Defendant assisted its counsel in searching electronic documents in two (2) ways: it provided documents to counsel for uploading to the firm's Relativity document storage account and gave counsel access to Invincea's Box.com document storage account. Counsel's Relativity database allowed counsel to search the documents' text. Cooley Counsel B Decl. ¶¶ 80-83. The Box.com database allowed Defendant and counsel to conduct an allegedly comprehensive document search: "[I]t's my understanding thatif it wasn't there, it doesn't exist." Mgmt. Emp. A Dep. 338:22-339:18, May 3, 2016. Defendant explained that, consistent with company policy, Management Employee A believed "throughout this litigation that any final versions of Board Minutes and Board Presentations" were stored in the Box.com account. Mgmt. Emp. A Decl. ¶ 83, June 20, 2016, Doc. 493. Defendant could not satisfactorily explain why the Board meeting minutes, which "are just simply a typed-up Microsoft Word document, " were not found during searches of Defendant's storage databases. Hearing Tr. at 19:23-20:1, June 1, 2016. Defendant claimed that it searched "the appropriate folders" and used search terms "like 'minutes'" without success. Id. at 20:2-7.

         The Board materials, of course, were not destroyed and were later produced. A Board presentation produced on May 25, 2016 was even discovered in the Box.com account, which had allegedly been thoroughly searched. See Mgmt. Emp. A Dep. 27:7-28:17, May 26, 2016. One of the Board meeting minutes documents was also found outside the expected storage repository. Hearing Tr. at 20:7-9, June 1, 2016. Management Employee A also apparently believed that when she testified she had "produced certain documents, " she meant "that she had produced them to her attorneys." Id. at 10:23-11:6. The materials available in the Box.com and Relativity databases, some of which counsel had earlier located but identified as "cumulative, " should have been timely produced to Plaintiff.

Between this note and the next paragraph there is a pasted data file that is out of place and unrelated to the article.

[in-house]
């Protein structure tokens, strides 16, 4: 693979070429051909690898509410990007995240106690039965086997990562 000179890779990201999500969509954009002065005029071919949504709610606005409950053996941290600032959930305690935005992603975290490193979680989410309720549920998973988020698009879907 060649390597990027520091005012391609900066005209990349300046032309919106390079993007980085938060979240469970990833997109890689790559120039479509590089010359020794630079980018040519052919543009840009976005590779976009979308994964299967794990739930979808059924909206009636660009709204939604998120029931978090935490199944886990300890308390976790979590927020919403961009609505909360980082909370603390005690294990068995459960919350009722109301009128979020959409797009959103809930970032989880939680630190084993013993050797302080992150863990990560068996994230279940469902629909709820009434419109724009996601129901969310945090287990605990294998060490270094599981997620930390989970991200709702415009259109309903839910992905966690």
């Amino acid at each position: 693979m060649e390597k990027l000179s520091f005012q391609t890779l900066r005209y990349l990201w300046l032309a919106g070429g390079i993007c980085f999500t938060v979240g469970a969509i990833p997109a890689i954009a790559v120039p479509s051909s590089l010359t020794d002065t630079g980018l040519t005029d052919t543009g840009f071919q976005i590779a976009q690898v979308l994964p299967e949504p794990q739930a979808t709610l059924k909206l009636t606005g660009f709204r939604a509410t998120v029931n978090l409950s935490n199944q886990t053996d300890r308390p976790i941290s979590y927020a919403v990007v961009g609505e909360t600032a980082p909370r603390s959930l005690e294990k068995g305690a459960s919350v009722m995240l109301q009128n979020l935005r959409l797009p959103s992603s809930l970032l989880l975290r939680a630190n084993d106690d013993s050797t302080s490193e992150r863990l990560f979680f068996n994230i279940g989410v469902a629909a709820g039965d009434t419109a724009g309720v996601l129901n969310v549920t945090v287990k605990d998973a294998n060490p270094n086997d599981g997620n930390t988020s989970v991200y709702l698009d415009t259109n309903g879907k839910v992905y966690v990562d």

Some of the revealed Board materials included the roll of the Board members present at the meetings, crucial information which would have shaped Plaintiffs deposition strategy. Defendant's withholding of responsive documents prohibited Plaintiff from deposing individuals with vital knowledge of Defendant's pre-suit awareness of Plaintiff s products. Doc. 508 at 8.

         Ironically, Defendant's general counsel, a partner at Defendant's lead firm, has regularly attended Invincea Board meetings since the company was founded. Hearing Tr. at 14:16-15:3, June 1, 2016; Cooley Counsel B Decl. ¶ 138. The Court inquired whether Defendant had questioned the partner about the missing Board meeting minutes and presentations. Hearing Tr. at 17:6-9. Counsel for Defendant asserted twice that "it did not occur to [Defendant] to do so" because Defendant was confident that all ...